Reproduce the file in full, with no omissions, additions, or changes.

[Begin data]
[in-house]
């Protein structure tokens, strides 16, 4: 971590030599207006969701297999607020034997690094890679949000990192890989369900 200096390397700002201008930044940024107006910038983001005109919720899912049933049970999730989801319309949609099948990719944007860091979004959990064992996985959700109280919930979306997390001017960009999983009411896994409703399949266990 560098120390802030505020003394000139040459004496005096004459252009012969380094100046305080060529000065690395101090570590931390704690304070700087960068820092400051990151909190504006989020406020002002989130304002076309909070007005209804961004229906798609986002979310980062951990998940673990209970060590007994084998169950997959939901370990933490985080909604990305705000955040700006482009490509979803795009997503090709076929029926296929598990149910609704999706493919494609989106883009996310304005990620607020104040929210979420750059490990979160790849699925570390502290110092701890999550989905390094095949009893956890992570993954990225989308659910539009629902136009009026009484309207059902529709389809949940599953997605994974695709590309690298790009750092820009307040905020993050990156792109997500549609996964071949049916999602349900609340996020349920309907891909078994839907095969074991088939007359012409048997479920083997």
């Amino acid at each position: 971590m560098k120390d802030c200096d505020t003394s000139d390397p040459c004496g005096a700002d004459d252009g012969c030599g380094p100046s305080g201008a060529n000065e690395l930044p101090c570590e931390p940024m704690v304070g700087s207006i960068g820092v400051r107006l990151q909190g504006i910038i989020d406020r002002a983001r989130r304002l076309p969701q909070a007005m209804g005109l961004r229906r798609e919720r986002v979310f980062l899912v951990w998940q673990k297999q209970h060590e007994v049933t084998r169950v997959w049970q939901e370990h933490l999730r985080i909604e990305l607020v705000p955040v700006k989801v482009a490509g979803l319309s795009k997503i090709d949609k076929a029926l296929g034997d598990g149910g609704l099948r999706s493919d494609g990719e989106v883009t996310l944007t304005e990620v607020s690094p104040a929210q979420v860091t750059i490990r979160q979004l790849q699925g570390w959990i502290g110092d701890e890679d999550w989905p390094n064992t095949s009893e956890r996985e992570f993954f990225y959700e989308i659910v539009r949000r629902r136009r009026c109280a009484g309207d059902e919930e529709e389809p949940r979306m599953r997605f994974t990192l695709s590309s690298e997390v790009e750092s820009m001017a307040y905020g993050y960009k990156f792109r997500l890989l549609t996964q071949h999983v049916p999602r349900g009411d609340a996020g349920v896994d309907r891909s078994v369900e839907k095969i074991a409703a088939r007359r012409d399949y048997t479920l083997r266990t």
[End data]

[in-house]
């Protein structure tokens, strides 16, 4: 971590030599207006969701297999607020034997690094890679949000990192890989369900 200096390397700002201008930044940024107006910038983001005109919720899912049933049970999730989801319309949609099948990719944007860091979004959990064992996985959700109280919930979306997390001017960009999983009411896994409703399949266990 560098120390802030505020003394000139040459004496005096004459252009012969380094100046305080060529000065690395101090570590931390704690304070700087960068820092400051990151909190504006989020406020002002989130304002076309909070007005209804961004229906798609986002979310980062951990998940673990209970060590007994084998169950997959939901370990933490985080909604990305705000955040700006482009490509979803795009997503090709076929029926296929598990149910609704999706493919494609989106883009996310304005990620607020104040929210979420750059490990979160790849699925570390502290110092701890999550989905390094095949009893956890992570993954990225989308659910539009629902136009009026009484309207059902529709389809949940599953997605994974695709590309690298790009750092820009307040905020993050990156792109997500549609996964071949049916999602349900609340996020349920309907891909078994839907095969074991088939007359012409048997479920083997």
């Amino acid at each position: 971590m560098k120390d802030c200096d505020t003394s000139d390397p040459c004496g005096a700002d004459d252009g012969c030599g380094p100046s305080g201008a060529n000065e690395l930044p101090c570590e931390p940024m704690v304070g700087s207006i960068g820092v400051r107006l990151q909190g504006i910038i989020d406020r002002a983001r989130r304002l076309p969701q909070a007005m209804g005109l961004r229906r798609e919720r986002v979310f980062l899912v951990w998940q673990k297999q209970h060590e007994v049933t084998r169950v997959w049970q939901e370990h933490l999730r985080i909604e990305l607020v705000p955040v700006k989801v482009a490509g979803l319309s795009k997503i090709d949609k076929a029926l296929g034997d598990g149910g609704l099948r999706s493919d494609g990719e989106v883009t996310l944007t304005e990620v607020s690094p104040a929210q979420v860091t750059i490990r979160q979004l790849q699925g570390w959990i502290g110092d701890e890679d999550w989905p390094n064992t095949s009893e956890r996985e992570f993954f990225y959700e989308i659910v539009r949000r629902r136009r009026c109280a009484g309207d059902e919930e529709e389809p949940r979306m599953r997605f994974t990192l695709s590309s690298e997390v790009e750092s820009m001017a307040y905020g993050y960009k990156f792109r997500l890989l549609t996964q071949h999983v049916p999602r349900g009411d609340a996020g349920v896994d309907r891909s078994v369900e839907k095969i074991a409703a088939r007359r012409d399949y048997t479920l083997r266990t």